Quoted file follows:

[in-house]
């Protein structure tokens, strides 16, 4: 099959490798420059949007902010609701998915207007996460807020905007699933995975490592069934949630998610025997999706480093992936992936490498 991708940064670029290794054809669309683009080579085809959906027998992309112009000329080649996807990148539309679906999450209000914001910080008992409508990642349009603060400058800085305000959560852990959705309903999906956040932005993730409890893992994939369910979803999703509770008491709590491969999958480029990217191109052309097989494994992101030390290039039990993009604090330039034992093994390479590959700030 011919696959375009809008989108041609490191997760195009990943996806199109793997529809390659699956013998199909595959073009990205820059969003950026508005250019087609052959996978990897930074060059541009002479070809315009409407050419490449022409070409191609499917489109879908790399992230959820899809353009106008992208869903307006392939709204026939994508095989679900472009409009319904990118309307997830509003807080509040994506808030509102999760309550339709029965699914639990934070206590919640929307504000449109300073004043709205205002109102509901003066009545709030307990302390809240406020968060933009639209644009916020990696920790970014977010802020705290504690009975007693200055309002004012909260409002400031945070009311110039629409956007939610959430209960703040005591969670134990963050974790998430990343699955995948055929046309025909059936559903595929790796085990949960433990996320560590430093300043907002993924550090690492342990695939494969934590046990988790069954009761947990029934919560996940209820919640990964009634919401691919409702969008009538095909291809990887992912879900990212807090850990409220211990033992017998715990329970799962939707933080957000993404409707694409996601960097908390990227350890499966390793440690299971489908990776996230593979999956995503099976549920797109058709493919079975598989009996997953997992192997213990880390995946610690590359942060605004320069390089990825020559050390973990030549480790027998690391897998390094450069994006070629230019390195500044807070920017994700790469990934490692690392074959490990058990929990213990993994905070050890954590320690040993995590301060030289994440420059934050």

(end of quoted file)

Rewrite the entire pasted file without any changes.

[in-house]
């Protein structure tokens, strides 16, 4: 099959490798420059949007902010609701998915207007996460807020905007699933995975490592069934949630998610025997999706480093992936992936490498 991708940064670029290794054809669309683009080579085809959906027998992309112009000329080649996807990148539309679906999450209000914001910080008992409508990642349009603060400058800085305000959560852990959705309903999906956040932005993730409890893992994939369910979803999703509770008491709590491969999958480029990217191109052309097989494994992101030390290039039990993009604090330039034992093994390479590959700030 011919696959375009809008989108041609490191997760195009990943996806199109793997529809390659699956013998199909595959073009990205820059969003950026508005250019087609052959996978990897930074060059541009002479070809315009409407050419490449022409070409191609499917489109879908790399992230959820899809353009106008992208869903307006392939709204026939994508095989679900472009409009319904990118309307997830509003807080509040994506808030509102999760309550339709029965699914639990934070206590919640929307504000449109300073004043709205205002109102509901003066009545709030307990302390809240406020968060933009639209644009916020990696920790970014977010802020705290504690009975007693200055309002004012909260409002400031945070009311110039629409956007939610959430209960703040005591969670134990963050974790998430990343699955995948055929046309025909059936559903595929790796085990949960433990996320560590430093300043907002993924550090690492342990695939494969934590046990988790069954009761947990029934919560996940209820919640990964009634919401691919409702969008009538095909291809990887992912879900990212807090850990409220211990033992017998715990329970799962939707933080957000993404409707694409996601960097908390990227350890499966390793440690299971489908990776996230593979999956995503099976549920797109058709493919079975598989009996997953997992192997213990880390995946610690590359942060605004320069390089990825020559050390973990030549480790027998690391897998390094450069994006070629230019390195500044807070920017994700790469990934490692690392074959490990058990929990213990993994905070050890954590320690040993995590301060030289994440420059934050």